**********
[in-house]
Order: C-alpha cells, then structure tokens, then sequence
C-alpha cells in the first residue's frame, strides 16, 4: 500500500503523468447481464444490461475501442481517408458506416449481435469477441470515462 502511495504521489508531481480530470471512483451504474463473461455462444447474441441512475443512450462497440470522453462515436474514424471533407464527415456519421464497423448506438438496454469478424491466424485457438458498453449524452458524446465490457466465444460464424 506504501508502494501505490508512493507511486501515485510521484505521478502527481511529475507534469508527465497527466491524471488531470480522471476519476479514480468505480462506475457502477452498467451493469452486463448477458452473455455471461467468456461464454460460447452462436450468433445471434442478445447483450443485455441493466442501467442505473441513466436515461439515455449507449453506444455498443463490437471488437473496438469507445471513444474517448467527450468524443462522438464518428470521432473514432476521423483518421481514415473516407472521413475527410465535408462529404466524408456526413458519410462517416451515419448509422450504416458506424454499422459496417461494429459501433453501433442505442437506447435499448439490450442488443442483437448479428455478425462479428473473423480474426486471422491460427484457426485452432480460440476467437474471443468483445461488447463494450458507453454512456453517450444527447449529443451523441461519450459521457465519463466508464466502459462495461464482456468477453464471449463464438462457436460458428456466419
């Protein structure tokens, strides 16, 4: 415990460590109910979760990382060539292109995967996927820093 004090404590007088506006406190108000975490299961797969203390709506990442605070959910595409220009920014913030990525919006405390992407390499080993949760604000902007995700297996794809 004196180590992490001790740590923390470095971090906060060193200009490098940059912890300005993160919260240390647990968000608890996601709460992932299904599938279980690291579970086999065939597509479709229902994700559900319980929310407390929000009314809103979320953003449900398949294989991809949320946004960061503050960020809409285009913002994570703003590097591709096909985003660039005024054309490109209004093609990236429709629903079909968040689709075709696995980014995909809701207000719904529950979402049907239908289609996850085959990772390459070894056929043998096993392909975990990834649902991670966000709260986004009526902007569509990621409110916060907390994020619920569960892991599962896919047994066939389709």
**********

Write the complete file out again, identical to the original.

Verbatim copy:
[in-house]
Order: C-alpha cells, then structure tokens, then sequence
C-alpha cells in the first residue's frame, strides 16, 4: 500500500503523468447481464444490461475501442481517408458506416449481435469477441470515462 502511495504521489508531481480530470471512483451504474463473461455462444447474441441512475443512450462497440470522453462515436474514424471533407464527415456519421464497423448506438438496454469478424491466424485457438458498453449524452458524446465490457466465444460464424 506504501508502494501505490508512493507511486501515485510521484505521478502527481511529475507534469508527465497527466491524471488531470480522471476519476479514480468505480462506475457502477452498467451493469452486463448477458452473455455471461467468456461464454460460447452462436450468433445471434442478445447483450443485455441493466442501467442505473441513466436515461439515455449507449453506444455498443463490437471488437473496438469507445471513444474517448467527450468524443462522438464518428470521432473514432476521423483518421481514415473516407472521413475527410465535408462529404466524408456526413458519410462517416451515419448509422450504416458506424454499422459496417461494429459501433453501433442505442437506447435499448439490450442488443442483437448479428455478425462479428473473423480474426486471422491460427484457426485452432480460440476467437474471443468483445461488447463494450458507453454512456453517450444527447449529443451523441461519450459521457465519463466508464466502459462495461464482456468477453464471449463464438462457436460458428456466419
């Protein structure tokens, strides 16, 4: 415990460590109910979760990382060539292109995967996927820093 004090404590007088506006406190108000975490299961797969203390709506990442605070959910595409220009920014913030990525919006405390992407390499080993949760604000902007995700297996794809 004196180590992490001790740590923390470095971090906060060193200009490098940059912890300005993160919260240390647990968000608890996601709460992932299904599938279980690291579970086999065939597509479709229902994700559900319980929310407390929000009314809103979320953003449900398949294989991809949320946004960061503050960020809409285009913002994570703003590097591709096909985003660039005024054309490109209004093609990236429709629903079909968040689709075709696995980014995909809701207000719904529950979402049907239908289609996850085959990772390459070894056929043998096993392909975990990834649902991670966000709260986004009526902007569509990621409110916060907390994020619920569960892991599962896919047994066939389709």